Former CEO of Yahoo testifies before Congress

Former Yahoo CEO Marissa Mayer    
   Matt Winkelmeyer  Getty Images for Glamour

Former Yahoo CEO Marissa Mayer Matt Winkelmeyer Getty Images for Glamour

The hearing will feature testimony from a current and a former official who worked on the response to Yahoo!'s 2013 data breach, which the company announced only last month affected all 3 billion user accounts, as well as the current and former CEO of Equifax, which suffered a 2017 breach reported to affect approximately 145 million individuals, including sensitive personal and financial information.

During the hearing, Thune questioned Yahoo!'s former CEO Marissa Mayer on Yahoo!'s security collapses and its failure to effectively respond to those collapses in a timely matter.

"Unfortunately, while all our measures helped Yahoo successfully defend against the barrage of attacks by both private and state-sponsored hackers, Russian agents intruded on our systems and stole our users' data", she said.

Yahoo! didn't disclose the breach until 2016 and initially said one billion accounts were affected.

Verizon, the largest US wireless operator, acquired most of Yahoo Inc's assets in June, the same month Mayer stepped down.

Although Mayer testified that the 2014 breach was state-sponsored, Yahoo still hasn't concluded who was responsible for the 2013 hack. Russian Federation has denied trying to influence the USA election in any way.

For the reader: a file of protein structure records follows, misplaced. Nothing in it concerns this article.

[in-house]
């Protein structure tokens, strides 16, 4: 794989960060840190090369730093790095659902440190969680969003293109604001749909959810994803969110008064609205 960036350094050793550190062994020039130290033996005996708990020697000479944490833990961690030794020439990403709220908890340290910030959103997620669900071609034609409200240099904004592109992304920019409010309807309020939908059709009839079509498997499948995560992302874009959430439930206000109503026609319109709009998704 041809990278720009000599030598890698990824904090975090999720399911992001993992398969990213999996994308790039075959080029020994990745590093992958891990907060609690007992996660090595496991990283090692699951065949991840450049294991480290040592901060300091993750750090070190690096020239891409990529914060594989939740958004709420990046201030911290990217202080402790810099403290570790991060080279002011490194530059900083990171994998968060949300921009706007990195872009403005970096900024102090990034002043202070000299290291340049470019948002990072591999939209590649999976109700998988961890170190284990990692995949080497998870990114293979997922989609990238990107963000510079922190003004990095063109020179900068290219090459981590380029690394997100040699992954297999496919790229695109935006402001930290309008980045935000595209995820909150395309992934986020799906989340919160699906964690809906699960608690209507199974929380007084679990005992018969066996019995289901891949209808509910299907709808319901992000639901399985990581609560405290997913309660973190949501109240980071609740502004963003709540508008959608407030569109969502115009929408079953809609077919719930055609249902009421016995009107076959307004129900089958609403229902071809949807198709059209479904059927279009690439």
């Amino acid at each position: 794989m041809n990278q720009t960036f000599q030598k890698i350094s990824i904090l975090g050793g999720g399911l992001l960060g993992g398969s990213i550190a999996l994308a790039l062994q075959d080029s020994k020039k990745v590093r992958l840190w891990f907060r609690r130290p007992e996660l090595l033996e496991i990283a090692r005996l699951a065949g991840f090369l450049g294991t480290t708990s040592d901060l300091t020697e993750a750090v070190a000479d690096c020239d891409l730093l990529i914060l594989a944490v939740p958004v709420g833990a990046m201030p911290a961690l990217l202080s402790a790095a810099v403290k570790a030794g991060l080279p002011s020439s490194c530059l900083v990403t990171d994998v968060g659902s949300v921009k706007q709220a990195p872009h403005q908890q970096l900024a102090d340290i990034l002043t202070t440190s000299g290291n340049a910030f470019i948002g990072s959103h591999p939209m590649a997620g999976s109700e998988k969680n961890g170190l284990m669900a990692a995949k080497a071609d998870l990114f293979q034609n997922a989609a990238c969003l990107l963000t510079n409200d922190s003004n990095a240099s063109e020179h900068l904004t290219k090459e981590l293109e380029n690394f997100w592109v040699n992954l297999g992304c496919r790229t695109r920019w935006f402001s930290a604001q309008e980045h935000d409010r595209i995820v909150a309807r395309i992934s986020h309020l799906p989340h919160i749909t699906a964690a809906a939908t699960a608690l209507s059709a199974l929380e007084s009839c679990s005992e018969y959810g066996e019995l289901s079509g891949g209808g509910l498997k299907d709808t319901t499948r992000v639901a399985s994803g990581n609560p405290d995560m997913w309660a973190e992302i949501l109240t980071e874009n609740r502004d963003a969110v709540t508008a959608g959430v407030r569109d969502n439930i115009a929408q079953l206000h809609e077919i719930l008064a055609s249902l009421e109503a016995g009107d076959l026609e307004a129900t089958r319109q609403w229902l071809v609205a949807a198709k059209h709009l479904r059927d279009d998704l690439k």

"The threat from state-sponsored attacks has changed the playing field so dramatically that today I believe all companies, even the most well-defended ones, could fall victim to these crimes", she said.

Senators questioning the CEOs were not optimistic about future security breaches. She also said business and government must work together to tackle this problem, including working to enact a national data breach notification law.

'A single federal standard would ensure all consumers are treated the same with regard to notification of data breaches that might cause them harm, ' Thune said. Bill Nelson (D-Fla.) said, "but when".

"We verified that it came from Yahoo, but we don't exactly understand how the act was perpetrated", she told the committee.

The Senate Commerce Committee took the unusual step of subpoenaing Mayer to testify on October 25 after a representative for Mayer declined multiple requests for her voluntarily testimony.

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